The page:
Squawk over hungry cormorants heard in Washington

  • Article by: KEVIN DIAZ , Star Tribune
  • Updated: March 30, 2012 - 12:03 AM

Legislation would ease restrictions on culling plentiful flocks at Lake Waconia.

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Cormorants on a stony point at one end of Little Pelican Island on Leech Lake, where culling of the flock is standard when state officials determine that the birds have compromised fisheries stock.

Photo: David Brewster, Star Tribune

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WASHINGTON - To hear the fishermen around Lake Waconia tell it, the ancient black cormorants that congregate on the lake's Coney Island in the summer are the scourge of the fishes and trees.

To naturalists who see the native Minnesota birds as unloved relations of the revered loon, it's all a big fish tale.

On Thursday, a congressional panel was left to sort it all out, hearing a bill by two of Minnesota's leading outdoors-men and congressmen that would give the state wider latitude to shoot some of the federally protected birds.

That's already the standard method of culling cormorant flocks that have hurt fisheries in Leech Lake and other popular recreational areas. Now Carver County's Lake Waconia -- the metro area's second-largest lake -- is ground zero in the battle against a bird long derided for its ability to dive, propel itself underwater and eat prized fish that humans like to put on their dinner plates.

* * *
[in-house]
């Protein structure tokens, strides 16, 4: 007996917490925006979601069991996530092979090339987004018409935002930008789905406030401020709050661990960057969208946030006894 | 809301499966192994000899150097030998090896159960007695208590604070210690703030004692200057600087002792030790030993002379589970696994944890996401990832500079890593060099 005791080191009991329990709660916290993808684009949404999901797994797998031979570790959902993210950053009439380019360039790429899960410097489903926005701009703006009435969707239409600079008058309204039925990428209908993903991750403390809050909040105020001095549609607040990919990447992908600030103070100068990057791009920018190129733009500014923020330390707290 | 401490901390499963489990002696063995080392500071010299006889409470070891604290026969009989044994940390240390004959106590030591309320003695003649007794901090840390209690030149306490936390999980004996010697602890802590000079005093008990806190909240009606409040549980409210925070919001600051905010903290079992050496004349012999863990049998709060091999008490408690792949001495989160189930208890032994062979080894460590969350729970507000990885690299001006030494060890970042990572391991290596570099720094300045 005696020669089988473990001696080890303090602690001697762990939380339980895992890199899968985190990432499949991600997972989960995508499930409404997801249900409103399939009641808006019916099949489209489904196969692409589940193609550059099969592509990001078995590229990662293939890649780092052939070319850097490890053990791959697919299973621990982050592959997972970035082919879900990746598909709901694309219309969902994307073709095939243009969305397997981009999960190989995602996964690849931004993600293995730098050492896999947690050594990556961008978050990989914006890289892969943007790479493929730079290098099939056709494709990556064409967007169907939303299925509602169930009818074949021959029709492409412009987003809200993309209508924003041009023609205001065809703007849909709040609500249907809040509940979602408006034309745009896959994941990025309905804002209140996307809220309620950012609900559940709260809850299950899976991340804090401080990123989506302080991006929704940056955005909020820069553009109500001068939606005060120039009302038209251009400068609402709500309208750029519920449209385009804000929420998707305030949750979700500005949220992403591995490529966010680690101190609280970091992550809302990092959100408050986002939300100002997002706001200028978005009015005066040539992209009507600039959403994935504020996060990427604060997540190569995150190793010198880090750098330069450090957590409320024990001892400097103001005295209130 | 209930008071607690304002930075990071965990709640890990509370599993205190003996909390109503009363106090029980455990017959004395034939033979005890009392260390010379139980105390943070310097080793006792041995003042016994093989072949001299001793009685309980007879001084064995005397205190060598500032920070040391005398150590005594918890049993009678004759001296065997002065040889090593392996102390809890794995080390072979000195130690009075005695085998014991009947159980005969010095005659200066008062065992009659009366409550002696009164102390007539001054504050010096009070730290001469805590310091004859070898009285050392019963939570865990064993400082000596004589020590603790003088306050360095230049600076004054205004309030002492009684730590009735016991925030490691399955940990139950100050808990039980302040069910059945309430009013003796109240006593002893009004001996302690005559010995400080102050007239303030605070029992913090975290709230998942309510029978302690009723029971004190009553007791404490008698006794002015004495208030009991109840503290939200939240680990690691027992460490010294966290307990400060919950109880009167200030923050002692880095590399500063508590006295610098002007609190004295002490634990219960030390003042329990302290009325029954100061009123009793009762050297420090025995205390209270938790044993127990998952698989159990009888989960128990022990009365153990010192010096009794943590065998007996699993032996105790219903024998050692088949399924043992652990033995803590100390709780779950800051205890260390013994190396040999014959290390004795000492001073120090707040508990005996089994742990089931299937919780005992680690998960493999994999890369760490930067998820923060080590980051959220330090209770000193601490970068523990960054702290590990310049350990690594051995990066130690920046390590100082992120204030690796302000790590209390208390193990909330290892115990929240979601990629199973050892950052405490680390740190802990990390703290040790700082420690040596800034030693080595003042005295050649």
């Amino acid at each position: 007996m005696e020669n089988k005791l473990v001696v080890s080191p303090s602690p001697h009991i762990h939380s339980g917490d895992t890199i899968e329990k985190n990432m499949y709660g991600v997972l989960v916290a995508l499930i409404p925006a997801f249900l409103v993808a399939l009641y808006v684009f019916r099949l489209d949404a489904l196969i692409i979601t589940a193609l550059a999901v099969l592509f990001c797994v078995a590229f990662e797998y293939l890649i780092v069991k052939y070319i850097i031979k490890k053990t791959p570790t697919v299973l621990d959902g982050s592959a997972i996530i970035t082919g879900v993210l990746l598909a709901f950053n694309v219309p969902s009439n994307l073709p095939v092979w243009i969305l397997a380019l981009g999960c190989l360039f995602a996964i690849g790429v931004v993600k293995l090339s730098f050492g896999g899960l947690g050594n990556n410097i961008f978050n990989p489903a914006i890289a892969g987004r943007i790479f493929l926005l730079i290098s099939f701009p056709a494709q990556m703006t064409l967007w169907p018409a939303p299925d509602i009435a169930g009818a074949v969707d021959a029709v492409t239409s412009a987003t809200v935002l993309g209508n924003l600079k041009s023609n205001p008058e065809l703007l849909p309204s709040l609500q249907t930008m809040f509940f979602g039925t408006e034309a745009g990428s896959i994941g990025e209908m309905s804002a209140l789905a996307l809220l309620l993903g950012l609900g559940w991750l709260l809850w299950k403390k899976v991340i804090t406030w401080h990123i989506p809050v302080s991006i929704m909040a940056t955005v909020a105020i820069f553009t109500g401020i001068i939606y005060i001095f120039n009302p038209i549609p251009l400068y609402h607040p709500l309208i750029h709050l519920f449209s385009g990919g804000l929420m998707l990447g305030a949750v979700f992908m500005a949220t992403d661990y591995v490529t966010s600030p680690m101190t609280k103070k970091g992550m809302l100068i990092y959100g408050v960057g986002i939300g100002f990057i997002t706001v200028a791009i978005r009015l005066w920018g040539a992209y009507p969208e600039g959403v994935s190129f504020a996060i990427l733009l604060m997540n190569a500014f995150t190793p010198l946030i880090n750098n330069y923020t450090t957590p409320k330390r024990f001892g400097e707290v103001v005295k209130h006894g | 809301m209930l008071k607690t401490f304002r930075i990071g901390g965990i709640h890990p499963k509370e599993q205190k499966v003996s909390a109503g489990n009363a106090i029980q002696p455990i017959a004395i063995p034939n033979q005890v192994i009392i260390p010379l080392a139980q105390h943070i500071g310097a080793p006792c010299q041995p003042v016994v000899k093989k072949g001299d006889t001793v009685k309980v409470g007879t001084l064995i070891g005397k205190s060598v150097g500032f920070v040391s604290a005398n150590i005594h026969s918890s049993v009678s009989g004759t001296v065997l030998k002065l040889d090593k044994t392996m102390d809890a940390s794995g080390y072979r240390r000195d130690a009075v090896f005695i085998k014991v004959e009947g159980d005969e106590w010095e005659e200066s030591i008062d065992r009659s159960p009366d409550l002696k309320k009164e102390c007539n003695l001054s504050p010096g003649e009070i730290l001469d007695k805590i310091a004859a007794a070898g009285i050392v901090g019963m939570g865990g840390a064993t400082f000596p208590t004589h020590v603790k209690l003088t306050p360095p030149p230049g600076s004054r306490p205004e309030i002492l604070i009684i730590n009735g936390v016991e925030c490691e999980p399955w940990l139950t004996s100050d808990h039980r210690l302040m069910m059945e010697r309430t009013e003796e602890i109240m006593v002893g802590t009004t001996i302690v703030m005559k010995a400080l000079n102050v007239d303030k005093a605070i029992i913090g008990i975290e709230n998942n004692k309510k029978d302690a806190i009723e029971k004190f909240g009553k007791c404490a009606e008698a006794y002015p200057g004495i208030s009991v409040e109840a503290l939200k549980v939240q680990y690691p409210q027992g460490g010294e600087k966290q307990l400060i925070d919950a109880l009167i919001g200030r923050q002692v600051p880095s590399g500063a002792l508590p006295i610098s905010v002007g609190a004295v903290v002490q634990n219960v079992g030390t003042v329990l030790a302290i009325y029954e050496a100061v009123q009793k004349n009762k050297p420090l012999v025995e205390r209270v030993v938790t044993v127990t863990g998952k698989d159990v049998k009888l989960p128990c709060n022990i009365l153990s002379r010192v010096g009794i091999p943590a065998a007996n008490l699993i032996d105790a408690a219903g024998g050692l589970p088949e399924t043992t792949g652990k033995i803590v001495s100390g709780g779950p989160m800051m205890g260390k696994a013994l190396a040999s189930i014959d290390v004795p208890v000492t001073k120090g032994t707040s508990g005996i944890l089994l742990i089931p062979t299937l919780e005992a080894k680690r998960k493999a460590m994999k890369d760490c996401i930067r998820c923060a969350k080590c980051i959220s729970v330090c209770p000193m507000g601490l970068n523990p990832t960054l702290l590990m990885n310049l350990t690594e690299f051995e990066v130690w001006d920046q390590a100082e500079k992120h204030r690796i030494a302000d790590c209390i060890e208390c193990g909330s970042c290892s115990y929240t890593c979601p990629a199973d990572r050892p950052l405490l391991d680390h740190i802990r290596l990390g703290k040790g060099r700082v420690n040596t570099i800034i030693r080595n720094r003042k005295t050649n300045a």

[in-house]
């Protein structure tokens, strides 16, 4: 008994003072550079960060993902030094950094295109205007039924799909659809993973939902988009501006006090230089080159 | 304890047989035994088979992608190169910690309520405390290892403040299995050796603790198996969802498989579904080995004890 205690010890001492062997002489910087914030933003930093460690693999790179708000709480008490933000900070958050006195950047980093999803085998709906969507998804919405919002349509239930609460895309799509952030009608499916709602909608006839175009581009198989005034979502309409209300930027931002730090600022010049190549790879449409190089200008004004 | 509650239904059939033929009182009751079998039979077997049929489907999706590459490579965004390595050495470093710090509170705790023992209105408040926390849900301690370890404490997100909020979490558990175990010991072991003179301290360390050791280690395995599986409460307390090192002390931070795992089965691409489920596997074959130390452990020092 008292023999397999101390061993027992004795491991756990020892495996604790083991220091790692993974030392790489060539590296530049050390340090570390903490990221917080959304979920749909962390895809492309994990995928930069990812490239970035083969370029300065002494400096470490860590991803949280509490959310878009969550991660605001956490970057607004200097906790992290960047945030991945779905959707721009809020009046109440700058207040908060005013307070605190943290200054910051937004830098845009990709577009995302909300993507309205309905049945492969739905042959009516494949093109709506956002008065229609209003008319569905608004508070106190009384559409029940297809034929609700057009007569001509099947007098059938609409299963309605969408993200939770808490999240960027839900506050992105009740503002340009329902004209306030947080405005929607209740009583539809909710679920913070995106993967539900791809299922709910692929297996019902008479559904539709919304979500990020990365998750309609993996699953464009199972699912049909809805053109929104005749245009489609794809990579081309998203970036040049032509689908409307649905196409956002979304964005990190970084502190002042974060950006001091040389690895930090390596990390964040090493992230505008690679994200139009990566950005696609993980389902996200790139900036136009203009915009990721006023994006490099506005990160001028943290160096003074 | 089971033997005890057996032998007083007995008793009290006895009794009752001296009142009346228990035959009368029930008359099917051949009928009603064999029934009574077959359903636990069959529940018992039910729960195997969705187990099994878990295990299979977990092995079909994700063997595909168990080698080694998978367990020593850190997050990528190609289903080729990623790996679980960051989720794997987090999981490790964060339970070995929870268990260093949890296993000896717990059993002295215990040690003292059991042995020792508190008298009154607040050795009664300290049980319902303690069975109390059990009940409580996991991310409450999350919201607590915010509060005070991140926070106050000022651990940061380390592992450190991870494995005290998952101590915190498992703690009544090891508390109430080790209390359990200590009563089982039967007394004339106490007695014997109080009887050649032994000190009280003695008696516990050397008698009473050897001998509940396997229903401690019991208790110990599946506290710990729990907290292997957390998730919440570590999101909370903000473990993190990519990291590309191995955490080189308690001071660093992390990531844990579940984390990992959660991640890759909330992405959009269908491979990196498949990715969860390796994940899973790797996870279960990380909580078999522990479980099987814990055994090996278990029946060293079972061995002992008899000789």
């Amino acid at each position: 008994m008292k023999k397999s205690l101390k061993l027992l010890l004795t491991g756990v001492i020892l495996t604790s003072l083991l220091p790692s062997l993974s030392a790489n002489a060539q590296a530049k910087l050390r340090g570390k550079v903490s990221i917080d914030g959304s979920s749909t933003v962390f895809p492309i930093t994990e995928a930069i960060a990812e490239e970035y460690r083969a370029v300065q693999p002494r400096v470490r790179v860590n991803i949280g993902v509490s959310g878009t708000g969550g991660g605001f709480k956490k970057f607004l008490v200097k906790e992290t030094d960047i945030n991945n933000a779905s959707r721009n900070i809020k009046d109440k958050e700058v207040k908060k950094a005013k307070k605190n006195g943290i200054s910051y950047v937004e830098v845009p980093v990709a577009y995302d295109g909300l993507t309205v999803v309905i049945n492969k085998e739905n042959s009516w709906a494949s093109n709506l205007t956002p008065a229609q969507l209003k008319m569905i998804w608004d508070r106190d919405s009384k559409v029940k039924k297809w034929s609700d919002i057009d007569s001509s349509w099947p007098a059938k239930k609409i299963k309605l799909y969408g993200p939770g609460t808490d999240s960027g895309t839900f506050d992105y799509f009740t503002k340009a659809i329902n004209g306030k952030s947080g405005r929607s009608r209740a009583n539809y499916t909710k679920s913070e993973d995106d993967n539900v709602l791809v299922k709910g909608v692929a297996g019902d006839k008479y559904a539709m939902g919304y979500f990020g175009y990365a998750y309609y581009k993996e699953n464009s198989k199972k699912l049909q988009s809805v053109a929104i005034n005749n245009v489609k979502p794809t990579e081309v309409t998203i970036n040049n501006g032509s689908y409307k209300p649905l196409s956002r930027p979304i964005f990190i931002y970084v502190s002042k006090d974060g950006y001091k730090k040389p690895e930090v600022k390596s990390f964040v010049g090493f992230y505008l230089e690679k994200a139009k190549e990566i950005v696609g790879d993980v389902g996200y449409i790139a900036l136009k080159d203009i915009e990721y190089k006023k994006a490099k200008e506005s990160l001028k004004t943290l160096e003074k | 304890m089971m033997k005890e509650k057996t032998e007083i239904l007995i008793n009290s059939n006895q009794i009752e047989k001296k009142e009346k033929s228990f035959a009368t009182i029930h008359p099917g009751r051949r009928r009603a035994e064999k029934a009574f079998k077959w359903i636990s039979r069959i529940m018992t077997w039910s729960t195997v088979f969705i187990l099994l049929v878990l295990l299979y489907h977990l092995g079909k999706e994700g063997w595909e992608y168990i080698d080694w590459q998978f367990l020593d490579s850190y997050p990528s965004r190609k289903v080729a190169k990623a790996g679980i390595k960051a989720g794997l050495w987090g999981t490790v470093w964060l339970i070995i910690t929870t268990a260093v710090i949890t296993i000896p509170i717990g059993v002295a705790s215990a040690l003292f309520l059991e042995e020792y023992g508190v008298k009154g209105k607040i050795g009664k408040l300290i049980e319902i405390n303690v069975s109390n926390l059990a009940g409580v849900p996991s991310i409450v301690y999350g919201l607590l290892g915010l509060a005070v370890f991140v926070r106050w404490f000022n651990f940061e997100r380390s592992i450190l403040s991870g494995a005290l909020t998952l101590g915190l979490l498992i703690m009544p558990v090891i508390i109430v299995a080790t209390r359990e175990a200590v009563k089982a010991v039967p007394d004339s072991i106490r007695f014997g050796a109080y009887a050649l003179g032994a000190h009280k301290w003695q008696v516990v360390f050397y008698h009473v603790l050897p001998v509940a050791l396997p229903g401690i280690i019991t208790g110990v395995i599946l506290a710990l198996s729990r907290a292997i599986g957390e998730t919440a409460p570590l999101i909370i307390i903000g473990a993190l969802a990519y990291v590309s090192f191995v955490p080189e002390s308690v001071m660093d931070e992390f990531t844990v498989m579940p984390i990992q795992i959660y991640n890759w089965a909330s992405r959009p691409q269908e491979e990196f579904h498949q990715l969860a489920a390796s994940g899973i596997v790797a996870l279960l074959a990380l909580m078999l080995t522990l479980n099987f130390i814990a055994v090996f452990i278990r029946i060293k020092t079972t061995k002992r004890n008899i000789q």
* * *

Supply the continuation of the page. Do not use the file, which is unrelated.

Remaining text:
"I'm an angler, and I can tell you, we have seen a decline," said Waconia Mayor Jim Nash. "We've seen that class of medium-sized fish, bluegills, crappies, bass. You're seeing a disconnect there, and we're convinced it is because of the aggressive appetite of the cormorant."

Nash has enlisted the aid of U.S. Rep. John Kline, R-Minn., chief author of a bill to cede management of the cormorant to the state, much as was done with the wolf population this year. "Residents, marina owners and local officials believe cormorants have consumed an entire generation of fish -- leaving only fry and trophy fish in the lake," Kline said. "This depredation of natural resources has a direct effect on the local economy and jobs."

On Thursday, Kline got his bill before a House Natural Resources subcommittee that has jurisdiction over the U.S. Fish and Wildlife Service, a federal agency that controls migratory birds. He was accompanied by Rep. Collin Peterson, D-Minn., who has been trying to win state control over the cormorants since he came to Congress in 1991.

"It's been going on for way too long," Peterson said.

Both Kline and Peterson are avid hunters, with offices full of hunting trophies. They hold seven "Top Gun" congressional trap, skeet and sporting clay shooting awards between them.

But they say the cormorant problem is about fishing, not hunting. It's also about the waste product of what the fish eat, which can denude trees of foliage and leave bird nesting areas a slimy mess.